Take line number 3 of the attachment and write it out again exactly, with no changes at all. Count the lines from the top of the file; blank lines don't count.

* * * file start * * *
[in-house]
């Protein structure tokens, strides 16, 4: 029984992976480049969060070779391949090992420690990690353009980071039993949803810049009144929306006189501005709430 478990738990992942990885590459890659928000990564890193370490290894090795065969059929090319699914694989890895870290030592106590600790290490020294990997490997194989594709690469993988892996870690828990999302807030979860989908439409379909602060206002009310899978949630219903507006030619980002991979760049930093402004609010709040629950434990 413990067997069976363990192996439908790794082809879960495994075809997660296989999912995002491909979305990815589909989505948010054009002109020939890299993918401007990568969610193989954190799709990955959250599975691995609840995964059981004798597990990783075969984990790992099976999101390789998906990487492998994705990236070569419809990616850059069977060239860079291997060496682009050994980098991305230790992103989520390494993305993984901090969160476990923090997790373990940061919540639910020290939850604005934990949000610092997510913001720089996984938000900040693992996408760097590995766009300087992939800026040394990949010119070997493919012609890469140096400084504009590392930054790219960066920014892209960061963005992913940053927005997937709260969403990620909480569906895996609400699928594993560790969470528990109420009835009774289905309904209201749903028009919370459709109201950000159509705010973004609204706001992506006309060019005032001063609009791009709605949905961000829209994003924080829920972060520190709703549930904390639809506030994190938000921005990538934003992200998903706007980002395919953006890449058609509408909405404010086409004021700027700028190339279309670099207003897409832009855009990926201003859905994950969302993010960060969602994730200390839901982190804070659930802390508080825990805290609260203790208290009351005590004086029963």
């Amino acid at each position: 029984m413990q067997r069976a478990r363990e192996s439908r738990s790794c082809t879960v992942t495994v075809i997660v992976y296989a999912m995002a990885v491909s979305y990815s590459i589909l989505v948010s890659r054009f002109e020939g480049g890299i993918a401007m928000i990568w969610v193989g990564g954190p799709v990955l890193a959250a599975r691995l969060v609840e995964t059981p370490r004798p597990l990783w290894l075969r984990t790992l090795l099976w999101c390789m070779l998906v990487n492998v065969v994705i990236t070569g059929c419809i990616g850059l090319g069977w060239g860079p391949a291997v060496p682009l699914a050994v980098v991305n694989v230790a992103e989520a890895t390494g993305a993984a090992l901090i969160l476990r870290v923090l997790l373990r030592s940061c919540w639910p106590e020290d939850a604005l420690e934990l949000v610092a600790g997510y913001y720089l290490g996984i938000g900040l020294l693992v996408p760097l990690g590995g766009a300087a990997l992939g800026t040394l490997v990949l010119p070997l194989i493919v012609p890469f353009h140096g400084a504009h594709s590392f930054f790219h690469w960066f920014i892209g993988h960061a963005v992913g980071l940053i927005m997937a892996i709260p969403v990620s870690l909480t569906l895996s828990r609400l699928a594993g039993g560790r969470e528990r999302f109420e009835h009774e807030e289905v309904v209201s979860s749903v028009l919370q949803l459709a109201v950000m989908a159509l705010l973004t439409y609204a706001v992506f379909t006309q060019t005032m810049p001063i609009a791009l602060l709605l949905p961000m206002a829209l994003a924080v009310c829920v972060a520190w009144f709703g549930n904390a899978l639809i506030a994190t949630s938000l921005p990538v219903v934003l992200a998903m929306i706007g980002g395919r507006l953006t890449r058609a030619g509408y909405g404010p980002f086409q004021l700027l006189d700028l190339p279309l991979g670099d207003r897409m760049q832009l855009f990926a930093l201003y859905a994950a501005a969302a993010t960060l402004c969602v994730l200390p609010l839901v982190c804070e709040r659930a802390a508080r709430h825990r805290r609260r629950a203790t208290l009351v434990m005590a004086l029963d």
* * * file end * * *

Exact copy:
């Amino acid at each position: 029984m413990q067997r069976a478990r363990e192996s439908r738990s790794c082809t879960v992942t495994v075809i997660v992976y296989a999912m995002a990885v491909s979305y990815s590459i589909l989505v948010s890659r054009f002109e020939g480049g890299i993918a401007m928000i990568w969610v193989g990564g954190p799709v990955l890193a959250a599975r691995l969060v609840e995964t059981p370490r004798p597990l990783w290894l075969r984990t790992l090795l099976w999101c390789m070779l998906v990487n492998v065969v994705i990236t070569g059929c419809i990616g850059l090319g069977w060239g860079p391949a291997v060496p682009l699914a050994v980098v991305n694989v230790a992103e989520a890895t390494g993305a993984a090992l901090i969160l476990r870290v923090l997790l373990r030592s940061c919540w639910p106590e020290d939850a604005l420690e934990l949000v610092a600790g997510y913001y720089l290490g996984i938000g900040l020294l693992v996408p760097l990690g590995g766009a300087a990997l992939g800026t040394l490997v990949l010119p070997l194989i493919v012609p890469f353009h140096g400084a504009h594709s590392f930054f790219h690469w960066f920014i892209g993988h960061a963005v992913g980071l940053i927005m997937a892996i709260p969403v990620s870690l909480t569906l895996s828990r609400l699928a594993g039993g560790r969470e528990r999302f109420e009835h009774e807030e289905v309904v209201s979860s749903v028009l919370q949803l459709a109201v950000m989908a159509l705010l973004t439409y609204a706001v992506f379909t006309q060019t005032m810049p001063i609009a791009l602060l709605l949905p961000m206002a829209l994003a924080v009310c829920v972060a520190w009144f709703g549930n904390a899978l639809i506030a994190t949630s938000l921005p990538v219903v934003l992200a998903m929306i706007g980002g395919r507006l953006t890449r058609a030619g509408y909405g404010p980002f086409q004021l700027l006189d700028l190339p279309l991979g670099d207003r897409m760049q832009l855009f990926a930093l201003y859905a994950a501005a969302a993010t960060l402004c969602v994730l200390p609010l839901v982190c804070e709040r659930a802390a508080r709430h825990r805290r609260r629950a203790t208290l009351v434990m005590a004086l029963d």